Sequential/Stacked Plots are used to present sequences of values. In this respect, the way in which they visualize data is similar to line plots. In fact, as long as you select only one variable to be plotted, the graphical representation of data will be identical to the one offered by line plots, although the specific graphical representations of data offered by the current graphs are more differentiated (e.g., line plots, area charts, step charts, bar charts, etc.).

The only major difference between the representation of data in those graphs as compared to line graphs appears when you select more than one variable to be plotted. In line plots, each of them would be plotted independently from the others; thus, for example, if two variables have the same values for case number 3, at this point (case 3) the two lines will cross or overlap. However, all graphs in the current category "stack" corresponding values of consecutive variables (from the selected list).

Thus, in this example, the point representing case number 3 in the second variable will be respectively higher than in the first variable. The variables are stacked in the order in which they were selected.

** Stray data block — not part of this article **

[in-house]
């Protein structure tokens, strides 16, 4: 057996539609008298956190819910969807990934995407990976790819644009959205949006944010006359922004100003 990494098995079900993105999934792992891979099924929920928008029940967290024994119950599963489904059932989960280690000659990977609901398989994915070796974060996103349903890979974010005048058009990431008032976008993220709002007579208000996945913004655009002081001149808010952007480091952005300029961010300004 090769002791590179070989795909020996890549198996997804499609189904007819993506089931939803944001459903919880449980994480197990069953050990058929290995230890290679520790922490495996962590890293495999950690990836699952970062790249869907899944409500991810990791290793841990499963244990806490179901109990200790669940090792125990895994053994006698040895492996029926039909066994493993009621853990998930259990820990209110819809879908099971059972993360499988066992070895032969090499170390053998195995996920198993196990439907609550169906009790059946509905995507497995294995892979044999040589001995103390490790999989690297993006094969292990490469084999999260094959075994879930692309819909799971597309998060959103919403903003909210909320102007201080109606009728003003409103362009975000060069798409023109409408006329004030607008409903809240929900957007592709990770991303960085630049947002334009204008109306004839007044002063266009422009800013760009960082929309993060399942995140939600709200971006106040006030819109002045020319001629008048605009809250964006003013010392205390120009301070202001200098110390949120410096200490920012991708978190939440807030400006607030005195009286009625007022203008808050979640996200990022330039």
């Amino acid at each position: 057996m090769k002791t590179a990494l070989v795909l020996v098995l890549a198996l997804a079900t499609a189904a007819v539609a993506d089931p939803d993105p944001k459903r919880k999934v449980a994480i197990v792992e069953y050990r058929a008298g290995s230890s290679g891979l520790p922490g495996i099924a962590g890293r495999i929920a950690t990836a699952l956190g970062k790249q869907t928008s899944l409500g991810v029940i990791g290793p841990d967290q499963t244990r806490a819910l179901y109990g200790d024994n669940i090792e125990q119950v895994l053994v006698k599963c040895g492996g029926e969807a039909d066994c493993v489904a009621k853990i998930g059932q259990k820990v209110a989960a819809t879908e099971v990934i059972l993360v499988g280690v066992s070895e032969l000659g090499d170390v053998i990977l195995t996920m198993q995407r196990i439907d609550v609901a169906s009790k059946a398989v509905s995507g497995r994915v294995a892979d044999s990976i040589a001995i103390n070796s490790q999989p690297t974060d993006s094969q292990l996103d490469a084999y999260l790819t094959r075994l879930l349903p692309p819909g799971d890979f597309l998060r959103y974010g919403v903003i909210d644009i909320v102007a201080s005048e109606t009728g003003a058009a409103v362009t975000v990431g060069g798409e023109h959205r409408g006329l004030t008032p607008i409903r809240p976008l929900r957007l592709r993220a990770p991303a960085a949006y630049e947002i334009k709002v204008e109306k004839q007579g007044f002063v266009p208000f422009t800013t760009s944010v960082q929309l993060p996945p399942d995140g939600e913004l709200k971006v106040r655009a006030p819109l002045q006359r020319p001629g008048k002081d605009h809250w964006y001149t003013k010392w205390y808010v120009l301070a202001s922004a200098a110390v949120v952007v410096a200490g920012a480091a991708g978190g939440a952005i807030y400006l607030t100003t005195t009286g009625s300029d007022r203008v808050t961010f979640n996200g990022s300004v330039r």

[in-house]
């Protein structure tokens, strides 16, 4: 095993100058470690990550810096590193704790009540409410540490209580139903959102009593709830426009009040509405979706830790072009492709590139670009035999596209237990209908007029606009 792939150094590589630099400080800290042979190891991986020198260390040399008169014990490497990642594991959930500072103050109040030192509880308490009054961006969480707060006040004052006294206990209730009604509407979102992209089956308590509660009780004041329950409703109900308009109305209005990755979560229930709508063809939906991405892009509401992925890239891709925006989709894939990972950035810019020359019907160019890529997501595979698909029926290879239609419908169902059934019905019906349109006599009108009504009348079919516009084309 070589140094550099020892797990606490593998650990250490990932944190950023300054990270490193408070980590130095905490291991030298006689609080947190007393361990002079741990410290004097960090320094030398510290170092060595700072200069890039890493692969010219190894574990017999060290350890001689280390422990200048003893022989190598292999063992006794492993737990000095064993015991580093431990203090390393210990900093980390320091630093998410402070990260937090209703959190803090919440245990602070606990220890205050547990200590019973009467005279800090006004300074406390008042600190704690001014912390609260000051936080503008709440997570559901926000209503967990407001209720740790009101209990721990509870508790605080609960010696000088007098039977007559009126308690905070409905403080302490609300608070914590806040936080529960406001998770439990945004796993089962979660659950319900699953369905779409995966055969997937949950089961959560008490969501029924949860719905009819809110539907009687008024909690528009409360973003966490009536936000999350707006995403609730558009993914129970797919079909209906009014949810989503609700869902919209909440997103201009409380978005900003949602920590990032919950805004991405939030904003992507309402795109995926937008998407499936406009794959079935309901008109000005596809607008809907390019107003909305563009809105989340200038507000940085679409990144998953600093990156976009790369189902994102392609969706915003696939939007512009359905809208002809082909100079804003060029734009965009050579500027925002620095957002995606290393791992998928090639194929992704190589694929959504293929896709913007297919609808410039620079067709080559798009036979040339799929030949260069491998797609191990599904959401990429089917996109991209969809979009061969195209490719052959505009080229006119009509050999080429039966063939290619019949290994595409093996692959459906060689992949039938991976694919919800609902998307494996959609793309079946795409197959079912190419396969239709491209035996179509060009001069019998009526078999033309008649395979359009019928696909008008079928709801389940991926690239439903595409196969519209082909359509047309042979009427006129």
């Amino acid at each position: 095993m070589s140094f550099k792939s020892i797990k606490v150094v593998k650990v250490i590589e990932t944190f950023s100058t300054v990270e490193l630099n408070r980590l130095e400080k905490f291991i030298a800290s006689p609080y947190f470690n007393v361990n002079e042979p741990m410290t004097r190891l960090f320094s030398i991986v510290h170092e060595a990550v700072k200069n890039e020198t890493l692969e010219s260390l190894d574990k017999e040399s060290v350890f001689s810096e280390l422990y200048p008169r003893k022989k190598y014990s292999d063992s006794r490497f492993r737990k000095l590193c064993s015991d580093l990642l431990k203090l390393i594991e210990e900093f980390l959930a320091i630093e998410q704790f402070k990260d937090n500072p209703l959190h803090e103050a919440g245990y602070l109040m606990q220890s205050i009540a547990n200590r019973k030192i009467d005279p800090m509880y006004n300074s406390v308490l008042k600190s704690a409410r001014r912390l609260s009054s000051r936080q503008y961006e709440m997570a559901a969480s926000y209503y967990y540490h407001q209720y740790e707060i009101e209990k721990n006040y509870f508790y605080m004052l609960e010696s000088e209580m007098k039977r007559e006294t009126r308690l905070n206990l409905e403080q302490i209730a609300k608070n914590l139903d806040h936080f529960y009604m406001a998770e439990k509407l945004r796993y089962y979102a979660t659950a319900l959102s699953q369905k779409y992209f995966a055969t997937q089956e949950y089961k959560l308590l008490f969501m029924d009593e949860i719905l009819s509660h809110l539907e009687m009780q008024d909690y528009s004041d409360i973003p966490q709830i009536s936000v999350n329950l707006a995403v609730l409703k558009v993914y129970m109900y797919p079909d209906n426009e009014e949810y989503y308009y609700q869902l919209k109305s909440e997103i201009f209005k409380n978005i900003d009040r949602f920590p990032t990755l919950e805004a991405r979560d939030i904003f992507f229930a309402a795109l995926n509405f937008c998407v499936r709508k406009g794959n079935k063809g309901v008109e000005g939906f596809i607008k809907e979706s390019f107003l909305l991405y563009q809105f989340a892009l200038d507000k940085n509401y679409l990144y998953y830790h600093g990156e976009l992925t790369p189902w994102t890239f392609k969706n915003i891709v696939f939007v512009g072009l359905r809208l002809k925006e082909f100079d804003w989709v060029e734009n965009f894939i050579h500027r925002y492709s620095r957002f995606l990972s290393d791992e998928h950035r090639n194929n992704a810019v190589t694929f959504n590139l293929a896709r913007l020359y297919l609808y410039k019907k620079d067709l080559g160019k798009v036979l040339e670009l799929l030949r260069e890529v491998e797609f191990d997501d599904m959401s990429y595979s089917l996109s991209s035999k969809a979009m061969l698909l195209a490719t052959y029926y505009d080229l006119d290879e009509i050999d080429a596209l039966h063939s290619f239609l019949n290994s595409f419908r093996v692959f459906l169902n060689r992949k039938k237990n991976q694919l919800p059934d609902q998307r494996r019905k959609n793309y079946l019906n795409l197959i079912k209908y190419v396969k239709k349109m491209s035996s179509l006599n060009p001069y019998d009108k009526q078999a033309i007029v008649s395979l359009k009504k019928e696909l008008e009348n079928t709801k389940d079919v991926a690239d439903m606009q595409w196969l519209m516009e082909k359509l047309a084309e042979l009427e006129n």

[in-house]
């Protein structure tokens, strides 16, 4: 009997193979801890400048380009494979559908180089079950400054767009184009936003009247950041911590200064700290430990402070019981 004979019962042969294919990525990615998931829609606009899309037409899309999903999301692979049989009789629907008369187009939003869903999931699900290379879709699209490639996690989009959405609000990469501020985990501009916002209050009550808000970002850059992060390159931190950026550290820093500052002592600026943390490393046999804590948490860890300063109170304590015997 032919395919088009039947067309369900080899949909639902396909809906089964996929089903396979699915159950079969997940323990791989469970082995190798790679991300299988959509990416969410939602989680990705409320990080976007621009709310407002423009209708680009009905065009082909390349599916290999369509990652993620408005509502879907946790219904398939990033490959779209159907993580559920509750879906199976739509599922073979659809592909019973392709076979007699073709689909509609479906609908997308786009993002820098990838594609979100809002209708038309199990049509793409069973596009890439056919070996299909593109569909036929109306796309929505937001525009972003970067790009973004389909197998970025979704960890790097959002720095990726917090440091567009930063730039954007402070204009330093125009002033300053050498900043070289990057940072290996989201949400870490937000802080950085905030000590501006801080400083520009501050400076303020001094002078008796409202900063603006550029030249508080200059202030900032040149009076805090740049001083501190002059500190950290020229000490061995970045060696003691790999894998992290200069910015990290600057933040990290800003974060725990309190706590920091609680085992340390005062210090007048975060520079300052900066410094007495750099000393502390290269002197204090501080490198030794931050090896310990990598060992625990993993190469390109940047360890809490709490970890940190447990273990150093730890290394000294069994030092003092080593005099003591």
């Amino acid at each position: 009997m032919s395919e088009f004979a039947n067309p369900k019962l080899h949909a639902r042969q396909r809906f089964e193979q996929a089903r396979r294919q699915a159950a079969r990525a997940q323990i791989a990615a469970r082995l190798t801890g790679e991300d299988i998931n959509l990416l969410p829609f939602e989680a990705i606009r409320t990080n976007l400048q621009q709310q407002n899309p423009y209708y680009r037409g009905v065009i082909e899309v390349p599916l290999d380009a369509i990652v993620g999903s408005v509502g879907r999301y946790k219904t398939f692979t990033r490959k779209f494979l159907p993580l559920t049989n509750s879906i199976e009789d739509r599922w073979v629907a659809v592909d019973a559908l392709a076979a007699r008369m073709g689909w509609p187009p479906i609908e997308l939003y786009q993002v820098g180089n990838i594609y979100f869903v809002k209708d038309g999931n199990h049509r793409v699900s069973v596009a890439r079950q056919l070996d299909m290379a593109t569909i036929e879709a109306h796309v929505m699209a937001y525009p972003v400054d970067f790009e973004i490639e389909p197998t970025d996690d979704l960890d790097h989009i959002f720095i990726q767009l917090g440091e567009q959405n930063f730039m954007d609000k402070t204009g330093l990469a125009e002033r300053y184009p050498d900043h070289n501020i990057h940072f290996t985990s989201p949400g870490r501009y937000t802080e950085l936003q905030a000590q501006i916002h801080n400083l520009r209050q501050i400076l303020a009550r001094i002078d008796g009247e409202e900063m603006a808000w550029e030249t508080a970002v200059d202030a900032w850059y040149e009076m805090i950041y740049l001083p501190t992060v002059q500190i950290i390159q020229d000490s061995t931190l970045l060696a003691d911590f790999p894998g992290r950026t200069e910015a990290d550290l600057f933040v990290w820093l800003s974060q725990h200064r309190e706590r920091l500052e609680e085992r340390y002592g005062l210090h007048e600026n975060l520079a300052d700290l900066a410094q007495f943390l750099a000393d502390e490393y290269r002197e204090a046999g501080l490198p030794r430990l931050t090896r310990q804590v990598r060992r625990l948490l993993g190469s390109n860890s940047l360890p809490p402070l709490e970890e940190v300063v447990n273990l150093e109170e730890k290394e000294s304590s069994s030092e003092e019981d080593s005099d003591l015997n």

Due to this stacked representation of values in consecutive variables, the lines (or steps, areas, columns, etc.) of consecutive variables will never overlap as long as they are larger than 0.

This interpretation of data involves a limitation concerning missing data in the plotted data set. Specifically, the graph location of each data point in each consecutive variable (from the selected list) is calculated as a sum of its value and the corresponding values (i.e., those for the same case) in all "preceding" variables in the list. Therefore, if any of those preceding values are missing, then the sum cannot be calculated and the graph will be "broken" at this point. Thus, there should be no missing data in the data sets selected for the stacked representation (except for the last variable).

Applications

Sequential/Stacked Plots are used to present sequences of values of selected variables. Sequential/stacked line plots can be used for some of the applications reviewed in line plots. However, the stacked feature of those graphs (applicable when more than one variable is selected) is specifically designed to represent the broad category of data sets in which consecutive variables represent parts ("portions") of one whole. For example, each case may represent a particular formulation of a chemical blend, and each of several variables may represent the volume of one of several chemicals in each formulation. If such data were represented as a stacked column graph, then the total height of each column would indicate the total volume of the blend, and each of its stacked segments would show the relative contribution of the respective chemicals.

If the variables shown in the graph represent percentages and/or add up to the same value (e.g., 100%) for each "case," then the total height of the graph will be constant across cases.